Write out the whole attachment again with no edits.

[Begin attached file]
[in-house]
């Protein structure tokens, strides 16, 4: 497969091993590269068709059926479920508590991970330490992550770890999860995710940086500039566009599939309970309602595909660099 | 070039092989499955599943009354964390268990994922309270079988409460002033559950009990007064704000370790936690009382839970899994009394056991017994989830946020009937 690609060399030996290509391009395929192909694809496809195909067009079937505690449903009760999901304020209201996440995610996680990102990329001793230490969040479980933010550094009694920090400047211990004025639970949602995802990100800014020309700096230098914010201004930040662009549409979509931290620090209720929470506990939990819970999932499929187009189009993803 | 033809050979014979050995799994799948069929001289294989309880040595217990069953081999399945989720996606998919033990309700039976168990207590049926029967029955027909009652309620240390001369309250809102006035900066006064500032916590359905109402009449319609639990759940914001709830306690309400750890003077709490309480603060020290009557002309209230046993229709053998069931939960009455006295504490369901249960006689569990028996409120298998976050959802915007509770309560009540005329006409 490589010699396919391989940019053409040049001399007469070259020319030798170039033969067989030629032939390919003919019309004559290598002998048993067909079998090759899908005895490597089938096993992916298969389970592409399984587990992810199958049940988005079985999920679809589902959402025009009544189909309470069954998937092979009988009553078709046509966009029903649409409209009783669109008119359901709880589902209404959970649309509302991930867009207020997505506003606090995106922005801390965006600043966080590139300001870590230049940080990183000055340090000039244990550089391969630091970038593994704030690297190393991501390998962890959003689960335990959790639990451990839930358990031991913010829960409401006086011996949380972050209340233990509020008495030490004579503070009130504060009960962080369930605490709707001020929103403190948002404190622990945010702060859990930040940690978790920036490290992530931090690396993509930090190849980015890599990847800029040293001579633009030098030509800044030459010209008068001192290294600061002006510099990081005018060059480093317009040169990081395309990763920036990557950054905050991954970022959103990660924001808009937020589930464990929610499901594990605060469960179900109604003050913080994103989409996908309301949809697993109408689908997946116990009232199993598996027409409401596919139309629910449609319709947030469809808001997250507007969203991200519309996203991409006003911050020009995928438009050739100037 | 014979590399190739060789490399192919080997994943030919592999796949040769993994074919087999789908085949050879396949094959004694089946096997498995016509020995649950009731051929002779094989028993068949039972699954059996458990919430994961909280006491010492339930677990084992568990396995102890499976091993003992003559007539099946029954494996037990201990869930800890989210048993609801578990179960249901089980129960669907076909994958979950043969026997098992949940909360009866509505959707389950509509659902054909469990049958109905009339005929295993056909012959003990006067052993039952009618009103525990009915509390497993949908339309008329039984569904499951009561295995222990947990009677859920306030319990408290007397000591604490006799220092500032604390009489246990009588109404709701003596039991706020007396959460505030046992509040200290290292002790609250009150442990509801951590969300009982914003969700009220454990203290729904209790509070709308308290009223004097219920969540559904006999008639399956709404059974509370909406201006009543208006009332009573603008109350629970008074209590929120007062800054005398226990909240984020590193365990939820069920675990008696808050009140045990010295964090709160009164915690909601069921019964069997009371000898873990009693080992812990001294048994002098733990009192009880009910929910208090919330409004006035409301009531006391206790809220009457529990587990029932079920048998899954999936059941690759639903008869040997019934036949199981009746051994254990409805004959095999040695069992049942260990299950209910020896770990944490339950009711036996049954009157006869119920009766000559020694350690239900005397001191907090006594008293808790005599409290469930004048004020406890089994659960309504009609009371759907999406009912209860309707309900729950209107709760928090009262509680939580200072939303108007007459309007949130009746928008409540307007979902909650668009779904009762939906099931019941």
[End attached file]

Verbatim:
[in-house]
């Protein structure tokens, strides 16, 4: 497969091993590269068709059926479920508590991970330490992550770890999860995710940086500039566009599939309970309602595909660099 | 070039092989499955599943009354964390268990994922309270079988409460002033559950009990007064704000370790936690009382839970899994009394056991017994989830946020009937 690609060399030996290509391009395929192909694809496809195909067009079937505690449903009760999901304020209201996440995610996680990102990329001793230490969040479980933010550094009694920090400047211990004025639970949602995802990100800014020309700096230098914010201004930040662009549409979509931290620090209720929470506990939990819970999932499929187009189009993803 | 033809050979014979050995799994799948069929001289294989309880040595217990069953081999399945989720996606998919033990309700039976168990207590049926029967029955027909009652309620240390001369309250809102006035900066006064500032916590359905109402009449319609639990759940914001709830306690309400750890003077709490309480603060020290009557002309209230046993229709053998069931939960009455006295504490369901249960006689569990028996409120298998976050959802915007509770309560009540005329006409 490589010699396919391989940019053409040049001399007469070259020319030798170039033969067989030629032939390919003919019309004559290598002998048993067909079998090759899908005895490597089938096993992916298969389970592409399984587990992810199958049940988005079985999920679809589902959402025009009544189909309470069954998937092979009988009553078709046509966009029903649409409209009783669109008119359901709880589902209404959970649309509302991930867009207020997505506003606090995106922005801390965006600043966080590139300001870590230049940080990183000055340090000039244990550089391969630091970038593994704030690297190393991501390998962890959003689960335990959790639990451990839930358990031991913010829960409401006086011996949380972050209340233990509020008495030490004579503070009130504060009960962080369930605490709707001020929103403190948002404190622990945010702060859990930040940690978790920036490290992530931090690396993509930090190849980015890599990847800029040293001579633009030098030509800044030459010209008068001192290294600061002006510099990081005018060059480093317009040169990081395309990763920036990557950054905050991954970022959103990660924001808009937020589930464990929610499901594990605060469960179900109604003050913080994103989409996908309301949809697993109408689908997946116990009232199993598996027409409401596919139309629910449609319709947030469809808001997250507007969203991200519309996203991409006003911050020009995928438009050739100037 | 014979590399190739060789490399192919080997994943030919592999796949040769993994074919087999789908085949050879396949094959004694089946096997498995016509020995649950009731051929002779094989028993068949039972699954059996458990919430994961909280006491010492339930677990084992568990396995102890499976091993003992003559007539099946029954494996037990201990869930800890989210048993609801578990179960249901089980129960669907076909994958979950043969026997098992949940909360009866509505959707389950509509659902054909469990049958109905009339005929295993056909012959003990006067052993039952009618009103525990009915509390497993949908339309008329039984569904499951009561295995222990947990009677859920306030319990408290007397000591604490006799220092500032604390009489246990009588109404709701003596039991706020007396959460505030046992509040200290290292002790609250009150442990509801951590969300009982914003969700009220454990203290729904209790509070709308308290009223004097219920969540559904006999008639399956709404059974509370909406201006009543208006009332009573603008109350629970008074209590929120007062800054005398226990909240984020590193365990939820069920675990008696808050009140045990010295964090709160009164915690909601069921019964069997009371000898873990009693080992812990001294048994002098733990009192009880009910929910208090919330409004006035409301009531006391206790809220009457529990587990029932079920048998899954999936059941690759639903008869040997019934036949199981009746051994254990409805004959095999040695069992049942260990299950209910020896770990944490339950009711036996049954009157006869119920009766000559020694350690239900005397001191907090006594008293808790005599409290469930004048004020406890089994659960309504009609009371759907999406009912209860309707309900729950209107709760928090009262509680939580200072939303108007007459309007949130009746928008409540307007979902909650668009779904009762939906099931019941």